Corrective and Preventive Action (CAPA) routinely tops the list of most-cited inspectional observations year after year, making it a clear target for investigators. When problems are found in your CAPA program, it can open your broader QMS up to intense scrutiny.

Continue Reading

In FDA-regulated manufacturing, genuine human errors do occur but they’re cited far more frequently than they probably should be.

In truth, most problems that appear to be caused by human error — especially those that occur multiple times — are actually rooted in processes or systems that when left unchanged, will keep producing the problem despite the convenient band-aids often placed over them.

When human error is identified more frequently than it should be expected to happen, it signals to investigators that problems aren’t being internally investigated thoroughly enough. This can quickly shift the investigator into problem-hunting mode and open your quality management system up to even greater scrutiny.

Continue Reading

Given the numerous inspectional observations citing insufficient established CAPA procedures, it’s worth revisiting what regulators expect to see from your CAPA process.

In a 2014 presentation, FDA’s Joseph Tartal described the basics of effective corrective and preventive action—a resource every company should use to evaluate against their own processes. Among many important points, one stands out as particularly useful when for ensuring FDA CAPA compliance:

“Manufacturers should consider that their corrective action and preventive action documentation can demonstrate to FDA that the manufacturer’s quality system is effective and enables the manufacturer to identify problems quickly and implement effective corrective and preventive actions (or not).”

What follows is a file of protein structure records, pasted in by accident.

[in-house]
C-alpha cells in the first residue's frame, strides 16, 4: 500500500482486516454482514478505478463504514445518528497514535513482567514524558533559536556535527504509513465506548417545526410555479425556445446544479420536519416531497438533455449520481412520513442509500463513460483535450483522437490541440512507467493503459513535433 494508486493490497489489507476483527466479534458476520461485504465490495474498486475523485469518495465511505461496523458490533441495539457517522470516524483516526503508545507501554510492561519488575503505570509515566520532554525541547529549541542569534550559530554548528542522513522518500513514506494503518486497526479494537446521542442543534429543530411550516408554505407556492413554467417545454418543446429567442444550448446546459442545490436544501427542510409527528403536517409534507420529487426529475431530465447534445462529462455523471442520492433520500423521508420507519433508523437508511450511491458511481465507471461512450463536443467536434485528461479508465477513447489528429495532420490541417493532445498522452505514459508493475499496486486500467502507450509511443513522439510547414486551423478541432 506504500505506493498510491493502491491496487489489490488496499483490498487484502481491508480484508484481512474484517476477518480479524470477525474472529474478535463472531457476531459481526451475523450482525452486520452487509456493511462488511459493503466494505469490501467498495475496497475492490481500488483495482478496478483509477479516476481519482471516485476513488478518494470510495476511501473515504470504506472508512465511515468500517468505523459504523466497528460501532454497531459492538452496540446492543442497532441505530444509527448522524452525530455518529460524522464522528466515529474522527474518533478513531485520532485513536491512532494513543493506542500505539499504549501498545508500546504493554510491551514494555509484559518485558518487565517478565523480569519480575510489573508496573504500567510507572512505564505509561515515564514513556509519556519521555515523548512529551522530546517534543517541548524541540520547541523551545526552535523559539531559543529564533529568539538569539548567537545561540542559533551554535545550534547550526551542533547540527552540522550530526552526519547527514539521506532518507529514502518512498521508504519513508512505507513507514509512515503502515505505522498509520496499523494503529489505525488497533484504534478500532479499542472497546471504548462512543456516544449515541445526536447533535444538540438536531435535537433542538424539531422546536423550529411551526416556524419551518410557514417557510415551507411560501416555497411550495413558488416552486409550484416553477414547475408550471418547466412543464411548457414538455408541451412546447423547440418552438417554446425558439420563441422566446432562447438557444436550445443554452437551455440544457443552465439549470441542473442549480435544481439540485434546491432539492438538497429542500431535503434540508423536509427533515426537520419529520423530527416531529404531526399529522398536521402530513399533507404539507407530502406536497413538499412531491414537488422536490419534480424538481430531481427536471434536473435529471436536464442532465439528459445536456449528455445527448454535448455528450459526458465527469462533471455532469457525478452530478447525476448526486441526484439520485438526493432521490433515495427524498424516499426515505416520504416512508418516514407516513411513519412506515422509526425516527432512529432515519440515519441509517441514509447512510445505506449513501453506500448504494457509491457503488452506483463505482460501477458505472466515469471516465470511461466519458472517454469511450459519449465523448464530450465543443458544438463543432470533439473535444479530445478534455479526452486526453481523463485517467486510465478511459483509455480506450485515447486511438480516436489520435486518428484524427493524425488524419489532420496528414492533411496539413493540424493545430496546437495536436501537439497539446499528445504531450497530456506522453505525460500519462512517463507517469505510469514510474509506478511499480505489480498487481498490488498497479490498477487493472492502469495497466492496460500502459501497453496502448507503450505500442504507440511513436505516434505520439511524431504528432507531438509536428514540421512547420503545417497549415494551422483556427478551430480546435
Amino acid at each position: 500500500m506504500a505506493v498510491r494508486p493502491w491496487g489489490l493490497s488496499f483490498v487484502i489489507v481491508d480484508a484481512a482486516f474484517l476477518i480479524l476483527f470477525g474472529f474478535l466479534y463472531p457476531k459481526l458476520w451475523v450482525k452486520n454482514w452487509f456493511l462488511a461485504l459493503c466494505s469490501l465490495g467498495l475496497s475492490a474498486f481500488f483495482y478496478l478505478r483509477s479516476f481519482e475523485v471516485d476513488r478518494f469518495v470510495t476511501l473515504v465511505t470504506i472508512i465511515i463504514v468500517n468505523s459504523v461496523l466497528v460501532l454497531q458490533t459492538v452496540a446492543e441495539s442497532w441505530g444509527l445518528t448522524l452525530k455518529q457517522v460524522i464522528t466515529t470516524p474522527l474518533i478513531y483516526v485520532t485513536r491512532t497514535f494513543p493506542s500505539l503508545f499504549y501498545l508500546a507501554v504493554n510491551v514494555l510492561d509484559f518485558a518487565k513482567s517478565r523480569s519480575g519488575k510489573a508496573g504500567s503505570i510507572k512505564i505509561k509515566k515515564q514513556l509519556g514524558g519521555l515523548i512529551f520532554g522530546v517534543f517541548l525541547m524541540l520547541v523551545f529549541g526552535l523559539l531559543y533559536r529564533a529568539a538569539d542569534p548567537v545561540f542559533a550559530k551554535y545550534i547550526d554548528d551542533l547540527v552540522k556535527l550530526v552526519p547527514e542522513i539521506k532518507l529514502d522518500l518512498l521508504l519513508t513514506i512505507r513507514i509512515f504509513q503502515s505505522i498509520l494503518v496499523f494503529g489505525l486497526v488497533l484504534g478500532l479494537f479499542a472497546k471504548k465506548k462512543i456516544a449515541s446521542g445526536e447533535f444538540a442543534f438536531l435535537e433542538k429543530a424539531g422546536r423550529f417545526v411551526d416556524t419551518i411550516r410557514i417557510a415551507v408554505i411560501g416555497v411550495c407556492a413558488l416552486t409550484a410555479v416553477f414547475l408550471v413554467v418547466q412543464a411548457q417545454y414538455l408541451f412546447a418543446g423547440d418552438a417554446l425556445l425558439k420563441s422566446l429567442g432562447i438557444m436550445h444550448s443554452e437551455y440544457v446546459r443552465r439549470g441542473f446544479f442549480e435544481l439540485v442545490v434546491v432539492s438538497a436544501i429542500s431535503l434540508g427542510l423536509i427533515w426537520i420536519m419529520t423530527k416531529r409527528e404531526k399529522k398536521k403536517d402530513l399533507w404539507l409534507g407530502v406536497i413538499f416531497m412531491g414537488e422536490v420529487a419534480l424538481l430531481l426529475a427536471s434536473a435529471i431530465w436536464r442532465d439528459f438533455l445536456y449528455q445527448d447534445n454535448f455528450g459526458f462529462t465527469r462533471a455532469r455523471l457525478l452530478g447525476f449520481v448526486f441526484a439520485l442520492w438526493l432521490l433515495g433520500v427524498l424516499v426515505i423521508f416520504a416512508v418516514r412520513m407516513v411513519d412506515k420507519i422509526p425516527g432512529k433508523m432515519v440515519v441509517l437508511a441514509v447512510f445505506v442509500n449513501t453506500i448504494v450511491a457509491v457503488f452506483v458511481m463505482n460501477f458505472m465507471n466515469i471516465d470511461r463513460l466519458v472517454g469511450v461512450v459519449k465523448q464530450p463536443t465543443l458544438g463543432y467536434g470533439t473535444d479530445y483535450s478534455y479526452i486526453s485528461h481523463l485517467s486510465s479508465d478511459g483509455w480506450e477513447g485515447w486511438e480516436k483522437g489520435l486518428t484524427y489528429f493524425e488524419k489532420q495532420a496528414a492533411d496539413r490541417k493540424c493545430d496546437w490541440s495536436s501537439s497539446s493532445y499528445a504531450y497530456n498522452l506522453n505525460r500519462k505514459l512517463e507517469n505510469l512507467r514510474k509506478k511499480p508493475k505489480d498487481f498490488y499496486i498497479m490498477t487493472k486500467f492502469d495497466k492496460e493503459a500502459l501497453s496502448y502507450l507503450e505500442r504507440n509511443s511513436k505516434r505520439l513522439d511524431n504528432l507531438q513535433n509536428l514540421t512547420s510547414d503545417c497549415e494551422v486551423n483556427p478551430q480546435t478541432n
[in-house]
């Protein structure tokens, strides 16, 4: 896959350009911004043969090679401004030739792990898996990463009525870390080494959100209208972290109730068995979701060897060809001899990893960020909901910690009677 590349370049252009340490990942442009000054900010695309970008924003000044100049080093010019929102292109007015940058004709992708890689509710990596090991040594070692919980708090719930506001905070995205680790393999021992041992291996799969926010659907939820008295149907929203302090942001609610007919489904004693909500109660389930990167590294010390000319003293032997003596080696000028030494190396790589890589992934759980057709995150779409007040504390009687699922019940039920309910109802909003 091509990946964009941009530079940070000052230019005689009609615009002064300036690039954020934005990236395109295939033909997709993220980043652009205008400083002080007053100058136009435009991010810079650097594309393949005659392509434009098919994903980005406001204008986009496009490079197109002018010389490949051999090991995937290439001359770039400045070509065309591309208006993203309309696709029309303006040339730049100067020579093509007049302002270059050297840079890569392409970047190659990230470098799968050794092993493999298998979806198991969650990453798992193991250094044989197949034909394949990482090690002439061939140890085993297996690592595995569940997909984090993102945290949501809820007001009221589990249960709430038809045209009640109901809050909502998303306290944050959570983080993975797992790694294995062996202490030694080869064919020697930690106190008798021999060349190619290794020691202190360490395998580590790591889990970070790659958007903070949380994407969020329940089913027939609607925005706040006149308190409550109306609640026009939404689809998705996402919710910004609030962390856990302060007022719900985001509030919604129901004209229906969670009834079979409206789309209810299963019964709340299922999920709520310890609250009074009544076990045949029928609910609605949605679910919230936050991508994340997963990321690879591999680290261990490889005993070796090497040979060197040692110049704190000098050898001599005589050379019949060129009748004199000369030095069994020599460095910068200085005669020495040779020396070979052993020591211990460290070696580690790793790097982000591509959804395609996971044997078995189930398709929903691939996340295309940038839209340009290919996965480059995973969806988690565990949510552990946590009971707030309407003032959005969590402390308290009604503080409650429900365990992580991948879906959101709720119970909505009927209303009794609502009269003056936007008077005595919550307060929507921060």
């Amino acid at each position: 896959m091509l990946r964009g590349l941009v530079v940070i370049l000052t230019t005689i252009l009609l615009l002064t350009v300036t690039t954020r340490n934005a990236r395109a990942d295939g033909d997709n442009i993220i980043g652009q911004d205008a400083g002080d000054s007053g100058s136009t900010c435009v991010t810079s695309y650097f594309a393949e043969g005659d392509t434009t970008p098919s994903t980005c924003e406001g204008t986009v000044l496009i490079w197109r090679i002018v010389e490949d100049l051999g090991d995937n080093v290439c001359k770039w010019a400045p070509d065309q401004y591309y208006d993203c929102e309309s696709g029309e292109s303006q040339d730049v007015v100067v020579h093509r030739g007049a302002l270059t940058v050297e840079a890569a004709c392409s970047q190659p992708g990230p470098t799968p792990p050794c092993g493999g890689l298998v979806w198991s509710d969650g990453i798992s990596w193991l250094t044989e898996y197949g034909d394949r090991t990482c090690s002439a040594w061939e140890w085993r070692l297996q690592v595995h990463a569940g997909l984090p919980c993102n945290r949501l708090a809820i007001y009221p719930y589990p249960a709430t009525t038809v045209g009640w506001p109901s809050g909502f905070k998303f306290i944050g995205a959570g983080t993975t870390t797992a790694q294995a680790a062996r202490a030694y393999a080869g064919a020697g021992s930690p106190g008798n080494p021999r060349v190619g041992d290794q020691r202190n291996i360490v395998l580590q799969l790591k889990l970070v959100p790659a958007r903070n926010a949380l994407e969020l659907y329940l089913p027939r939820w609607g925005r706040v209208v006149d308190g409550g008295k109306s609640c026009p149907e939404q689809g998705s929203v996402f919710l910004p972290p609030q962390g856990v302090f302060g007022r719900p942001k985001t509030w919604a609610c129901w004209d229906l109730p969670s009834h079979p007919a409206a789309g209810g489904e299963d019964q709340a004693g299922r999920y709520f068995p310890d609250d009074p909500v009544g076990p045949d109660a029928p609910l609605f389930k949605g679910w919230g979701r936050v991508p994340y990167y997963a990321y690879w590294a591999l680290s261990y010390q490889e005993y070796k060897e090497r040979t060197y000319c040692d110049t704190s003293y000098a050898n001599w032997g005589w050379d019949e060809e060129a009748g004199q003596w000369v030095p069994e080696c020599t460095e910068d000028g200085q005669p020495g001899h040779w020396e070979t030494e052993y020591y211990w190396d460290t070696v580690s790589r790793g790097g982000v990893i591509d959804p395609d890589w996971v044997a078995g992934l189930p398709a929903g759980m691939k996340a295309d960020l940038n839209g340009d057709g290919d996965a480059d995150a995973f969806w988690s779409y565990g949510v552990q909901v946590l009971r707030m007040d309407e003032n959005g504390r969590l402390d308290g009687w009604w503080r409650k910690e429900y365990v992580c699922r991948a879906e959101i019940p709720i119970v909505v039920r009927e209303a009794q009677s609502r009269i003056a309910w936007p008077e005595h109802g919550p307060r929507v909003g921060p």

Continue Reading

To improve medical device safety, the HHS Office of the Inspector General (OIG) is recommending that the FDA better integrate cybersecurity criteria into its premarket review process for medical devices.

In its September, 10th report, OIG advised the FDA make three specific improvements related to cybersecurity, all of which the agency says it is currently working to adopt:

  1. Include cybersecurity documentation as a criterion in its Refuse-to-Accept (RTA) checklist.

  2. Use presubmission meetings with manufacturers to address cybersecurity-related questions.

  3. Add cybersecurity questions to its 'Smart' template, which guides FDA's review of medical device submissions.

We've summarized the details of each of these changes to the premarket review process along with general preparation advice for affected device manufacturers.

Continue Reading

The Eight Disciplines (8D) model is a problem-solving methodology used primarily within the automotive industry to identify root causes, correct them in the short term and prevent them in the long term.

Given its reputation for reliability in the automotive space, it's no surprise the method has been embraced by engineers in other industries tasked with solving similar types of problems. Drug and device manufacturing is one such space where 8D seems like a fit, particularly within corrective and preventive action (CAPA) programs.

But despite its success, the 8D model presents a serious compliance problem under both FDA and global ISO regulations––one that regulators are seizing on as evident by the top-cited inspectional observation within the device space since 2010: "Procedures for corrective and preventive action have not been [adequately] established."

Continue Reading